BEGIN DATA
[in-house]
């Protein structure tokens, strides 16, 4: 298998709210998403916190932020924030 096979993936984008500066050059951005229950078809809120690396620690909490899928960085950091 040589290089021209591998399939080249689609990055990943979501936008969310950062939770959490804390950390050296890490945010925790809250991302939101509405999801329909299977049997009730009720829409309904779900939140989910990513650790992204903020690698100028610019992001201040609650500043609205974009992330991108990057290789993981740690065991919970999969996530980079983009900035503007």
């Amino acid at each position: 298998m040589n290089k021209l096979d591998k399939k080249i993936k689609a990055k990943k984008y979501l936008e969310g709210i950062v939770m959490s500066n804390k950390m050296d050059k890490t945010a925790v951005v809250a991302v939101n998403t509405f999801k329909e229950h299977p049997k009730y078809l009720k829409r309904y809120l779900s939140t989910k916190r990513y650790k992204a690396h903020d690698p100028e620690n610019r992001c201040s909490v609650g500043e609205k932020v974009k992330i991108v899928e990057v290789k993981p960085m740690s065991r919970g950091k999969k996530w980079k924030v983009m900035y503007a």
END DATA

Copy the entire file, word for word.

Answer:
[in-house]
């Protein structure tokens, strides 16, 4: 298998709210998403916190932020924030 096979993936984008500066050059951005229950078809809120690396620690909490899928960085950091 040589290089021209591998399939080249689609990055990943979501936008969310950062939770959490804390950390050296890490945010925790809250991302939101509405999801329909299977049997009730009720829409309904779900939140989910990513650790992204903020690698100028610019992001201040609650500043609205974009992330991108990057290789993981740690065991919970999969996530980079983009900035503007």
């Amino acid at each position: 298998m040589n290089k021209l096979d591998k399939k080249i993936k689609a990055k990943k984008y979501l936008e969310g709210i950062v939770m959490s500066n804390k950390m050296d050059k890490t945010a925790v951005v809250a991302v939101n998403t509405f999801k329909e229950h299977p049997k009730y078809l009720k829409r309904y809120l779900s939140t989910k916190r990513y650790k992204a690396h903020d690698p100028e620690n610019r992001c201040s909490v609650g500043e609205k932020v974009k992330i991108v899928e990057v290789k993981p960085m740690s065991r919970g950091k999969k996530w980079k924030v983009m900035y503007a």